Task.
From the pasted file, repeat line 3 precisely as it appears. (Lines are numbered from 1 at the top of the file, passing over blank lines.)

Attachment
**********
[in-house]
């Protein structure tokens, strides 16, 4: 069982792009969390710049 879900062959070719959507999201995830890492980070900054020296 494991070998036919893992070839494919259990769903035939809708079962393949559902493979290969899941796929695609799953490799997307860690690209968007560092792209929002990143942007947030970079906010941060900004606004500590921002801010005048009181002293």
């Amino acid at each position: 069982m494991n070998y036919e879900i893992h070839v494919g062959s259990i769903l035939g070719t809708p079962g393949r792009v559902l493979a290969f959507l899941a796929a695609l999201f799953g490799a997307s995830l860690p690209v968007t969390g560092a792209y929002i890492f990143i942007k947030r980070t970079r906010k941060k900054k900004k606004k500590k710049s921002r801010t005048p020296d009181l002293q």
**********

């Amino acid at each position: 069982m494991n070998y036919e879900i893992h070839v494919g062959s259990i769903l035939g070719t809708p079962g393949r792009v559902l493979a290969f959507l899941a796929a695609l999201f799953g490799a997307s995830l860690p690209v968007t969390g560092a792209y929002i890492f990143i942007k947030r980070t970079r906010k941060k900054k900004k606004k500590k710049s921002r801010t005048p020296d009181l002293q």